Philippe Kruchten, while reviewing the book in preparing for writing the foreword ( and thereby causing me no end of grief as well as the obvious need to spend a weekend or two rewriting some sections that he fairly, and roundly criticized) noted that in Chapter 11, Mastering the Iteration, that I was “ again being dogmatic about iteration length” with my steady drumbeat of a two week iteration.
I defended the recommendation as I have substantial and quite successful experience with this pattern in over a half dozen projects, large (think BMC and others) and small (no names provided because no one thinks their project is small) , and therefore left it as such in the book.
And now you might ask, (link) how do I then find myself directly managing an agile project with one week iteration lengths? The answer, I never even saw it coming. When we first started this project in summer of 2006, the team was brand new and new to each other, all raw recruits, the project was not well defined, the technology choices were all over the map. So naturally we started with shorter iterations, giving us a more frequent cadence and giving us the chance to review the exploratory results as well as individual talent on a frequent weekly basis. As the team learned the domain, we moved from exploration to hard core development and never changed the pattern.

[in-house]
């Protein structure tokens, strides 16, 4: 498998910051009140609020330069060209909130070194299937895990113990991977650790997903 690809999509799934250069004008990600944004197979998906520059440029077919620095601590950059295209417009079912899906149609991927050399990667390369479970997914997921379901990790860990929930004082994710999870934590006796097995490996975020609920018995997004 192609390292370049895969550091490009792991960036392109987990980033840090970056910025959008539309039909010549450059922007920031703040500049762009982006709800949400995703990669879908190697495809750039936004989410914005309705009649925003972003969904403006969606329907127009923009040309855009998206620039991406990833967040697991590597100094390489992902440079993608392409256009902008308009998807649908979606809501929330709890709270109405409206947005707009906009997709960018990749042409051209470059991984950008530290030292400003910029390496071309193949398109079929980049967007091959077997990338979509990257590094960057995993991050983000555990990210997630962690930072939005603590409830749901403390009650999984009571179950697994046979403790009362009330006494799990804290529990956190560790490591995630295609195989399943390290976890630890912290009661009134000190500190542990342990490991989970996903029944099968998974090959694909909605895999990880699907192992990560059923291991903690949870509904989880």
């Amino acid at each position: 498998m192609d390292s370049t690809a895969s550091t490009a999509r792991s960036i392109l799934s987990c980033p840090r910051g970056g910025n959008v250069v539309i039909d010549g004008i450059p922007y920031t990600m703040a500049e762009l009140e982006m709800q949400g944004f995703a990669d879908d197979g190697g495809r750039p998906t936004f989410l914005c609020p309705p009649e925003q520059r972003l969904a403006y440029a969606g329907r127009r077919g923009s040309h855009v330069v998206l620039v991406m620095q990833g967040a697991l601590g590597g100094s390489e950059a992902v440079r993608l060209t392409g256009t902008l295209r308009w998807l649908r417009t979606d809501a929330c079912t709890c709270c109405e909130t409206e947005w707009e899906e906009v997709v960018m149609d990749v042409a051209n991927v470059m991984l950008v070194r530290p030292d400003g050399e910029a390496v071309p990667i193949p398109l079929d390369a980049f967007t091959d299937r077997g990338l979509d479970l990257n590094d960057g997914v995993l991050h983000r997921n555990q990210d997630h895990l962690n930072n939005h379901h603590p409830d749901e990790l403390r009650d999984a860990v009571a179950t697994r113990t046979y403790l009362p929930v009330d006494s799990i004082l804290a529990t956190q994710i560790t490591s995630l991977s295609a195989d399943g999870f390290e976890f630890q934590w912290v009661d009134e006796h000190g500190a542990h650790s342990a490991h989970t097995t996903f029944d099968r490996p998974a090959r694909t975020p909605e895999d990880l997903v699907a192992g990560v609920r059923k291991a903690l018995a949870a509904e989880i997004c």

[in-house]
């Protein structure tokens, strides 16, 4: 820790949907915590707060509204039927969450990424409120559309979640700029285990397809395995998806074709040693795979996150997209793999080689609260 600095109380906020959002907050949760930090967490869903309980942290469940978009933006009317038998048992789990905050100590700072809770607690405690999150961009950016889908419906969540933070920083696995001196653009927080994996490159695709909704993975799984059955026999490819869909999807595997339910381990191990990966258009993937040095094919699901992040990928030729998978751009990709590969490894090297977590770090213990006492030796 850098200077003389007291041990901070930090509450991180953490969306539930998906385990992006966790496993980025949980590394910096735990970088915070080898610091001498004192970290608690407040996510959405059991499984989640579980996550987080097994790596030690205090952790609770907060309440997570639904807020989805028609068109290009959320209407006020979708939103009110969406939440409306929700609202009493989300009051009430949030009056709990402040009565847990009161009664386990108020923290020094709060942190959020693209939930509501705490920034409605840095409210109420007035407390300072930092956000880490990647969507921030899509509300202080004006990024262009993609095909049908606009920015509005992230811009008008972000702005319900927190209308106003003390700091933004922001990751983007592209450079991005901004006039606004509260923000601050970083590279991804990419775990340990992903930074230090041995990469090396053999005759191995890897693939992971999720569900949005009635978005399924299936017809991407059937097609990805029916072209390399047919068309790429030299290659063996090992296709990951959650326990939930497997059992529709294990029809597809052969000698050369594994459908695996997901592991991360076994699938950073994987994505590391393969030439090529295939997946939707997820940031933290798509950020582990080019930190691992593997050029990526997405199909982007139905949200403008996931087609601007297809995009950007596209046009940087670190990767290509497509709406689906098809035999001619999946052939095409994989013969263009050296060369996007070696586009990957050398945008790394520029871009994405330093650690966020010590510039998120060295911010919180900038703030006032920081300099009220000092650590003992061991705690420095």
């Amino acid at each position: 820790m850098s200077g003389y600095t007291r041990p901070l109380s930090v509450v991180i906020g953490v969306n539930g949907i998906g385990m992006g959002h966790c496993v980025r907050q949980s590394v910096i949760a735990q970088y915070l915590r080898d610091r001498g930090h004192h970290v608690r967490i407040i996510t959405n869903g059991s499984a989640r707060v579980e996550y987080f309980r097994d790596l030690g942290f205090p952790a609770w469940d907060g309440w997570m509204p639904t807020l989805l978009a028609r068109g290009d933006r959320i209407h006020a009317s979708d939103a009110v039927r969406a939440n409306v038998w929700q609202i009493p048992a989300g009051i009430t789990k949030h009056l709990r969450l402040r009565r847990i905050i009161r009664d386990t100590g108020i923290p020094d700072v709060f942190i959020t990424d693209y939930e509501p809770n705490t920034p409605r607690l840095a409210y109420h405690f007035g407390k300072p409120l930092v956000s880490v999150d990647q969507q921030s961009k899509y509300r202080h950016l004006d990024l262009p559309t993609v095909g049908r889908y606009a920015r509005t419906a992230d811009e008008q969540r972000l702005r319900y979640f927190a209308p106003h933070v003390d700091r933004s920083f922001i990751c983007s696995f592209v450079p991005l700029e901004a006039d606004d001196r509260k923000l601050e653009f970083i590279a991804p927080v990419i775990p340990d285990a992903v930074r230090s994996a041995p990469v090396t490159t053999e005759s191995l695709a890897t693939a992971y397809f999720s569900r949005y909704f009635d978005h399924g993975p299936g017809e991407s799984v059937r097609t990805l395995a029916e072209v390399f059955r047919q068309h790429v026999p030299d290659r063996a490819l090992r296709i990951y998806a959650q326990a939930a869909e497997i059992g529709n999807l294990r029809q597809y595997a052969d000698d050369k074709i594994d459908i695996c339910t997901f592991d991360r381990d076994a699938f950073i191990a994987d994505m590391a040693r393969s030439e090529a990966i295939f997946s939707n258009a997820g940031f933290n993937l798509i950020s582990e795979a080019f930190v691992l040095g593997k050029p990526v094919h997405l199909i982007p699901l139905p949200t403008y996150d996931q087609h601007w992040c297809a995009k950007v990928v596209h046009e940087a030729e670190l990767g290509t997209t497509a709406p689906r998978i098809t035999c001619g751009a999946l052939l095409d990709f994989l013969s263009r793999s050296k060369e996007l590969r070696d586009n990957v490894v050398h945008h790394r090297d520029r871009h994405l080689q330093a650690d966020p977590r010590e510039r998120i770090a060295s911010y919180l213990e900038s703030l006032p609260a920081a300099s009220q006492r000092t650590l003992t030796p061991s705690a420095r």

Simply, the team learned how to divide their work into one week size chunks even as the system grew. When faced with a major refactoring or particularly large and seemingly atomic chunk of work, we would simply lay out the objectives in two or maybe three separate iterations, (Not necessarily forcing fully integrated functional outcomes at each boundary, but absolutely forcing fully testable outcomes, protocols, interfaces and the like) but all of one week length. The weekly pattern is so simple and obvious (“if it’s Tuesday I better have all my stories in acceptance testing…”) and so easy to manage, I doubt we’ll ever leave the pattern. We could, and we would likely be successful, but do we need to? Do we think we would benefit? – nope.
Will I update the two week to one week recommendation in the book? I have no idea, but I suspect you will never hear or see the words “three week iteration.”